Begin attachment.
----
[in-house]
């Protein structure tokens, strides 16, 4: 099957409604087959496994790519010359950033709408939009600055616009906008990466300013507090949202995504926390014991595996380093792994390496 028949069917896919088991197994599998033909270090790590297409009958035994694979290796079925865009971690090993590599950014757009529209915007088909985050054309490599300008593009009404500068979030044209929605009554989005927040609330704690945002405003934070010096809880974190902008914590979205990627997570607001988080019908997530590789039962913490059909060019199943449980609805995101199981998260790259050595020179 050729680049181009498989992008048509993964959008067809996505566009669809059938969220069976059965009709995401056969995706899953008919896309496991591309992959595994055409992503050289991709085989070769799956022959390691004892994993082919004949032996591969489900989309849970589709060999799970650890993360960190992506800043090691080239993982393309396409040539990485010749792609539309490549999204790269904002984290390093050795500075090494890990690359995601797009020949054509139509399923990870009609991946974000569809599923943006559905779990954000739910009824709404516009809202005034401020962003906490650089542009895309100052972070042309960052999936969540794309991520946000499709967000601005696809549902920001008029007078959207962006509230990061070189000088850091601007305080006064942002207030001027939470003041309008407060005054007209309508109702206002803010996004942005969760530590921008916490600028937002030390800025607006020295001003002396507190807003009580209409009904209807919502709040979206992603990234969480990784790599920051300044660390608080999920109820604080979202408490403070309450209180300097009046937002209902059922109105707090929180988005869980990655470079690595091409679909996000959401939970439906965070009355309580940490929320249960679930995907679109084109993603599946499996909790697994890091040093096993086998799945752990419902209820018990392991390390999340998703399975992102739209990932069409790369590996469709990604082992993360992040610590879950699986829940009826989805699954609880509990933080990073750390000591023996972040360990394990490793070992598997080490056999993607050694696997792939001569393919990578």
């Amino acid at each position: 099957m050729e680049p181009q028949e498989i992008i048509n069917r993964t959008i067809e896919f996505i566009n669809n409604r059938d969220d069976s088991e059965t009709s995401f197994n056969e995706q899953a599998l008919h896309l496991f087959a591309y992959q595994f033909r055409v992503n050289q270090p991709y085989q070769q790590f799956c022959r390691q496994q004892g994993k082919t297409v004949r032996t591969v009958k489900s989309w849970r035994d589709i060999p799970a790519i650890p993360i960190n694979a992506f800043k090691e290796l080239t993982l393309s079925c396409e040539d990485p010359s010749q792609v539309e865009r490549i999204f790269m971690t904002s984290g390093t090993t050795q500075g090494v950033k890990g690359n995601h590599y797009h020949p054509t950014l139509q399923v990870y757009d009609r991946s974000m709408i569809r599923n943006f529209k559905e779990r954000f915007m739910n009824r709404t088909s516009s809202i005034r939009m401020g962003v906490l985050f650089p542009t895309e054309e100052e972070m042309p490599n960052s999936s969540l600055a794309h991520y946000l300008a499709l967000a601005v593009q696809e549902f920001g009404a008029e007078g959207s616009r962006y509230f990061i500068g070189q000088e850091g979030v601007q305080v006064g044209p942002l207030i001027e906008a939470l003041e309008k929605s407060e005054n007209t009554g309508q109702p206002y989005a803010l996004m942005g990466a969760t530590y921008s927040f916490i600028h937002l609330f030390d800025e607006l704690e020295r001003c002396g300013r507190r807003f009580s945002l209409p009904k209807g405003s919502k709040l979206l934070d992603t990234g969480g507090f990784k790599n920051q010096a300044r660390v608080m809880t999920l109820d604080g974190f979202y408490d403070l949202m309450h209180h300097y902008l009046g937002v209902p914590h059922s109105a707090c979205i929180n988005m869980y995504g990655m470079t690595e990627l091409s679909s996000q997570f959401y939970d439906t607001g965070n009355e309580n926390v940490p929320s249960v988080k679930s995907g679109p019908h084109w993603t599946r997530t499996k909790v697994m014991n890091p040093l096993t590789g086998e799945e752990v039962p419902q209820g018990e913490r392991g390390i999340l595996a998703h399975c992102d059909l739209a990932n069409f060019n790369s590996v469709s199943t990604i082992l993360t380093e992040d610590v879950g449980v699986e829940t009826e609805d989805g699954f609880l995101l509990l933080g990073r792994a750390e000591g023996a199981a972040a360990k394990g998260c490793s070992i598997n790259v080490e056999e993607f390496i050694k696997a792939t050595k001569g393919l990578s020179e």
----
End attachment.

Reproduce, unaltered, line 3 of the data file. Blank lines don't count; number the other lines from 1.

């Amino acid at each position: 099957m050729e680049p181009q028949e498989i992008i048509n069917r993964t959008i067809e896919f996505i566009n669809n409604r059938d969220d069976s088991e059965t009709s995401f197994n056969e995706q899953a599998l008919h896309l496991f087959a591309y992959q595994f033909r055409v992503n050289q270090p991709y085989q070769q790590f799956c022959r390691q496994q004892g994993k082919t297409v004949r032996t591969v009958k489900s989309w849970r035994d589709i060999p799970a790519i650890p993360i960190n694979a992506f800043k090691e290796l080239t993982l393309s079925c396409e040539d990485p010359s010749q792609v539309e865009r490549i999204f790269m971690t904002s984290g390093t090993t050795q500075g090494v950033k890990g690359n995601h590599y797009h020949p054509t950014l139509q399923v990870y757009d009609r991946s974000m709408i569809r599923n943006f529209k559905e779990r954000f915007m739910n009824r709404t088909s516009s809202i005034r939009m401020g962003v906490l985050f650089p542009t895309e054309e100052e972070m042309p490599n960052s999936s969540l600055a794309h991520y946000l300008a499709l967000a601005v593009q696809e549902f920001g009404a008029e007078g959207s616009r962006y509230f990061i500068g070189q000088e850091g979030v601007q305080v006064g044209p942002l207030i001027e906008a939470l003041e309008k929605s407060e005054n007209t009554g309508q109702p206002y989005a803010l996004m942005g990466a969760t530590y921008s927040f916490i600028h937002l609330f030390d800025e607006l704690e020295r001003c002396g300013r507190r807003f009580s945002l209409p009904k209807g405003s919502k709040l979206l934070d992603t990234g969480g507090f990784k790599n920051q010096a300044r660390v608080m809880t999920l109820d604080g974190f979202y408490d403070l949202m309450h209180h300097y902008l009046g937002v209902p914590h059922s109105a707090c979205i929180n988005m869980y995504g990655m470079t690595e990627l091409s679909s996000q997570f959401y939970d439906t607001g965070n009355e309580n926390v940490p929320s249960v988080k679930s995907g679109p019908h084109w993603t599946r997530t499996k909790v697994m014991n890091p040093l096993t590789g086998e799945e752990v039962p419902q209820g018990e913490r392991g390390i999340l595996a998703h399975c992102d059909l739209a990932n069409f060019n790369s590996v469709s199943t990604i082992l993360t380093e992040d610590v879950g449980v699986e829940t009826e609805d989805g699954f609880l995101l509990l933080g990073r792994a750390e000591g023996a199981a972040a360990k394990g998260c490793s070992i598997n790259v080490e056999e993607f390496i050694k696997a792939t050595k001569g393919l990578s020179e």